Targeting cross-channel effectively remains one of marketing’s great challenges. Last week, The Weather Channel (TWC) announced the results of a new study created in partnership with TWC’s client Hallmark which showed cross-channel progress.
The four channels – or platforms – identified include television, weather.com, mobile and the tablet. According to the press release, results showed, “Three platforms yielded a 53% lift vs. a 24% lift with exposure to just one platform; and, a coordinated four-screen presence increased effectiveness by 97% vs. a 24% lift with exposure to just one platform.” Read the release.
Hallmark National Campaigns Director Ann Herrick discussed her company’s brand, campaign objectives and today’s advertising landscape with AdExchanger.
AdExchanger: To begin, can you discuss Hallmark’s brand positioning?
ANN HERRICK: Here at Hallmark, about two and a half years ago we did some major brand positioning work with what we call the brand idea. First, we did a lot of work about who our consumer is and coined them a “relationship believer.” They’re a mom, and they tend to have kids, and they are the connector of the relationship.
As part of that, if you think of Hallmark’s brand, people think of us as genuine, as creative and as “when you care enough to send the very best.” They think of us as pretty heavily sentimental.
They also think of us when it comes to special occasions and special people. We’re all of those things – and we’re about your “any day” relationships, which is what Hallmark wants to help you with.
And that is what bore our new brand idea: “Life is a Special Occasion.”
What was it that the Weather Channel offered that made you spend with them?
I’ll give you a couple of different points on that.
For the Weather Channel, part of the insight for us is – especially as you think about during the school timeframe – Mom is always thinking about [her family] in the morning when they get up: “My child is going out to the bus stop. What do I need to dress them in today? Is it shorts? Is it a sweatshirt? What’s the weather going to be? If it’s sports tonight, is the soccer game going to happen or not happen?”
We think that they’re using Weather Channel to basically go for that information seeking. When we partnered with the Weather Channel, one of our things was that they clearly understood where we were trying to move our brand and our positioning with the “any day” special occasions – and then them thinking about how Mom was using [Weather Channel] for that need.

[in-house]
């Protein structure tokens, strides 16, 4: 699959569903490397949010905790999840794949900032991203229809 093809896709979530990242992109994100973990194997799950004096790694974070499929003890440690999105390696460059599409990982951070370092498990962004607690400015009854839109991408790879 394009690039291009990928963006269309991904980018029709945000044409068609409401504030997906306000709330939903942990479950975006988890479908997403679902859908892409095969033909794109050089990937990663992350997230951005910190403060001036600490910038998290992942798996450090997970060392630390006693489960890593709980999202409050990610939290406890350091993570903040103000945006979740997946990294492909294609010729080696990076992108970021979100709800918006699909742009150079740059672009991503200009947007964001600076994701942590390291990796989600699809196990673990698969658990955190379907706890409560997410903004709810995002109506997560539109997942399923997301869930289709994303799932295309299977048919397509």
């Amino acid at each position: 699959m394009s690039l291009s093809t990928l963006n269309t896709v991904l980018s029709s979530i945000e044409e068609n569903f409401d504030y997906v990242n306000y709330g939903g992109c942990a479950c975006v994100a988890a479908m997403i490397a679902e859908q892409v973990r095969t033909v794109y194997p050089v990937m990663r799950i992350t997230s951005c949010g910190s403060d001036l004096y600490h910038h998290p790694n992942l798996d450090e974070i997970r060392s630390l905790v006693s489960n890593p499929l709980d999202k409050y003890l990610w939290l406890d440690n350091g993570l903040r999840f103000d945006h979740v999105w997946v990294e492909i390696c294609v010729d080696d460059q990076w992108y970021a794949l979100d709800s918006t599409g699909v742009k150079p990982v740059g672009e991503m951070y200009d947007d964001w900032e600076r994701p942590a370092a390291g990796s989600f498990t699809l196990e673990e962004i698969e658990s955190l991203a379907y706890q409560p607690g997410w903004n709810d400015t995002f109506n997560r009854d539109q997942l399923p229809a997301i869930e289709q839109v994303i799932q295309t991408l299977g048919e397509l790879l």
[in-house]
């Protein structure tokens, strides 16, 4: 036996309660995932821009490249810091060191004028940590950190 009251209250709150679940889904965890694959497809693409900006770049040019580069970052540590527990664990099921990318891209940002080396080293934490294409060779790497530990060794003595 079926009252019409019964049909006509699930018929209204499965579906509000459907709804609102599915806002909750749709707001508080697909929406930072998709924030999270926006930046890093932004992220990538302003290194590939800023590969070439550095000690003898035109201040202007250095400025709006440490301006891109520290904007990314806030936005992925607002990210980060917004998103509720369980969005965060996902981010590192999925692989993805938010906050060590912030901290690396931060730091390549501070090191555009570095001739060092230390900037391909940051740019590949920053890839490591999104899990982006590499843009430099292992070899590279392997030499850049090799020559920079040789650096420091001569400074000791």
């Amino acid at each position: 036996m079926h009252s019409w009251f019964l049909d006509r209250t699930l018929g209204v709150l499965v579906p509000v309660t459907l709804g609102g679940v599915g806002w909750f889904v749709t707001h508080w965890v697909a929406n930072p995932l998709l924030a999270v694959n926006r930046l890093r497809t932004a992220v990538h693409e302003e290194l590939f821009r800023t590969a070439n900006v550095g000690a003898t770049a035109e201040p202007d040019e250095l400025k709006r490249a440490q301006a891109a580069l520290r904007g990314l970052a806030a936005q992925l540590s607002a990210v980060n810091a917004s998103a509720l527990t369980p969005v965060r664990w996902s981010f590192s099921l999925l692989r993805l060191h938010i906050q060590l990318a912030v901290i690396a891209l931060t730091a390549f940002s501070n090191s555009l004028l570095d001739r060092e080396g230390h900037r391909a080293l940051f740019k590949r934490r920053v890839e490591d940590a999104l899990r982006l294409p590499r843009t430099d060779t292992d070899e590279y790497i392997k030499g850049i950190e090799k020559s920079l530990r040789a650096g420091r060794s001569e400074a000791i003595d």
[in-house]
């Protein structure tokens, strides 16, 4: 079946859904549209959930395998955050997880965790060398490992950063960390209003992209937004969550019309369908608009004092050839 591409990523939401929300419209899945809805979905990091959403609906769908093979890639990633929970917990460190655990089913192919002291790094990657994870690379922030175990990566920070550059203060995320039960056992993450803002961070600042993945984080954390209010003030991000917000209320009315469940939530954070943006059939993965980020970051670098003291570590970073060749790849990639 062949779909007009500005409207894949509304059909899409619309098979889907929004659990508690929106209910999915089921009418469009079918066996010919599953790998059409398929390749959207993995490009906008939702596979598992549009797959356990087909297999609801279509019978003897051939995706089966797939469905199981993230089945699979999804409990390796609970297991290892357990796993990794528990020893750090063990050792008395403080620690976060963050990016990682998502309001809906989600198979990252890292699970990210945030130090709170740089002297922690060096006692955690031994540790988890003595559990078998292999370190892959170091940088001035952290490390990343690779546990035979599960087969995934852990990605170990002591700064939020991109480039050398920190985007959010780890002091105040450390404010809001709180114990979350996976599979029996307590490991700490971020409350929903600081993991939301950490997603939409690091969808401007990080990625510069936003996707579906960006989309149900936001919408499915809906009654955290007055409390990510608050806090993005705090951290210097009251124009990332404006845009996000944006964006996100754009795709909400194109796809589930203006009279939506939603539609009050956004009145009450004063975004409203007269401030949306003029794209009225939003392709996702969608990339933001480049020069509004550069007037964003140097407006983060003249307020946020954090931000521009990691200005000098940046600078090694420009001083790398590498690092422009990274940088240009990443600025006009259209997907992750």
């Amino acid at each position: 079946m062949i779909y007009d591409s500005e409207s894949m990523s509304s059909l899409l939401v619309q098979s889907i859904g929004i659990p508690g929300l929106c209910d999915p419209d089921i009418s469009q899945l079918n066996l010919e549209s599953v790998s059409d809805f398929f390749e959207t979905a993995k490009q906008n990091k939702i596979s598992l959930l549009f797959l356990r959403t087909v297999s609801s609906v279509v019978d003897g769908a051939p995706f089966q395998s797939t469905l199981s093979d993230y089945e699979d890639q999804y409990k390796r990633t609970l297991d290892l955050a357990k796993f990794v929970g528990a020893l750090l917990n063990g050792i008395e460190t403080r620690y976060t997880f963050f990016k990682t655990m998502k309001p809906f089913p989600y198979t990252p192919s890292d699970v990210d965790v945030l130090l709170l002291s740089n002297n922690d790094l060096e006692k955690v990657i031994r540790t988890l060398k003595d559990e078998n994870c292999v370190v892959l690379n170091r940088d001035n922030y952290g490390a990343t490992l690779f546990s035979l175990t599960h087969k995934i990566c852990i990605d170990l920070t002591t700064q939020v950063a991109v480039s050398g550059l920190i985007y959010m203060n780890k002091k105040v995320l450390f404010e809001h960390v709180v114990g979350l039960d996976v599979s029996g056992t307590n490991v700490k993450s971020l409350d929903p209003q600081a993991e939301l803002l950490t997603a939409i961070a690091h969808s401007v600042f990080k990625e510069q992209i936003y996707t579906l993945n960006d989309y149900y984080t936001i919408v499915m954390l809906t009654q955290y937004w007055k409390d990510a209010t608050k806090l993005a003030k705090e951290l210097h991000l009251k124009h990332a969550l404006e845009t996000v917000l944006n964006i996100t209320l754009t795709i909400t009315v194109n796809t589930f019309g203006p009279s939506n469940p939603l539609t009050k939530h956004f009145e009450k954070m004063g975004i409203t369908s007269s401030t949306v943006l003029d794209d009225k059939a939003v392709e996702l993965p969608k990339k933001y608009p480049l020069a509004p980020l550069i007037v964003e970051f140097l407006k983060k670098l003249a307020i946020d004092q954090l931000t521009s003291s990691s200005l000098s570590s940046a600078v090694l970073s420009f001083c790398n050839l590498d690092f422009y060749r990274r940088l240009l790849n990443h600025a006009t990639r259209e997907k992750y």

Out of that came the idea of “Family Time Forecast,” which is really about Mom going to the [Weather Channel] and where we’re saying, “It’s raining today. Here’s an activity that you can do with Mom, or Mom can do with her child.”
And then second piece I’d add to that is the media evolution piece which leads to making sure we’re on multiple platforms.
There has been this trend towards audience buying, yet there still seems to be a lot of importance around context. For you, what’s more important, getting to the right audience or having the right context which may be a proxy for audience? Do you think of it in those terms?
We look at both, to be honest with you. Our consumer audience is a mom with kids. Then, we know that she’s a relationship believer. That’s at the heart of everything that we choose. Also, we’re looking at the context in which she is viewing things. It’s knowing that when she’s going to Weather Channel, we think that she’s going there to seek information. Now, we’re providing her something to do with that information.
We do other partnerships in the digital space with Family Fun – that’s now Spoonful – or even Cafe Mom. Those partnerships are more about Mom discussing her bedtime rituals or talking about more of what’s going on in her life. It’s not necessarily about the functional piece. She’s looking at it as a resource for other moms to help her. She’s using a forum just to talk.
We figure out what’s the right context to serve our message based on what she’s talking about there. It’s context and it’s who she is.
Regarding cross-channel buying, is it difficult to know where to put your spend since it’s hard to know how each channel interacts? Do you feel like you’ve got a handle on that?
I don’t know that anybody has a handle on it. I talk to many people and part of it is because the media landscape is evolving so much. Basically, for us, it’s getting harder to reach Mom and we’re using all the resources that we have.
But, we’re pretty disciplined about understanding our business objectives and our priorities. I’ll give you an example. If a certain business objective is about a season and we need to move sales quickly, then we’ll go after reach and we’ll push it hard.
At the other times, it may be about something that is maybe not as date-driven, but is more about influencing Mom over time. Then, we’ll go to more, “How do we reach her more frequently, ongoing?” – and then make sure she’s in the right mindset as we do that.
I’d say we use both, and it’s dependent on what our business objective is and what we have to achieve.
I noticed in the press release that you did an Insight Express study. Can you share any more key findings from the study?
One of the things that we looked at with the study is in regards to some very specific product goals, which we were trying to move the sales on. We knew going into this that we’d be thinking about how does this help us reposition the brand about “life as a special occasion.” With the study, we saw both brand favorability, but we also saw purchase intent behind the products that were featured. The second thing is we saw that mobile and iPad results were significantly strong with moms.
With mobile and the iPad, we have a more research to do. But, we learned that when we exposed Moms through multiple screens and different touch points throughout her day, and followed her flow of life – that was very successful.
By John Ebbert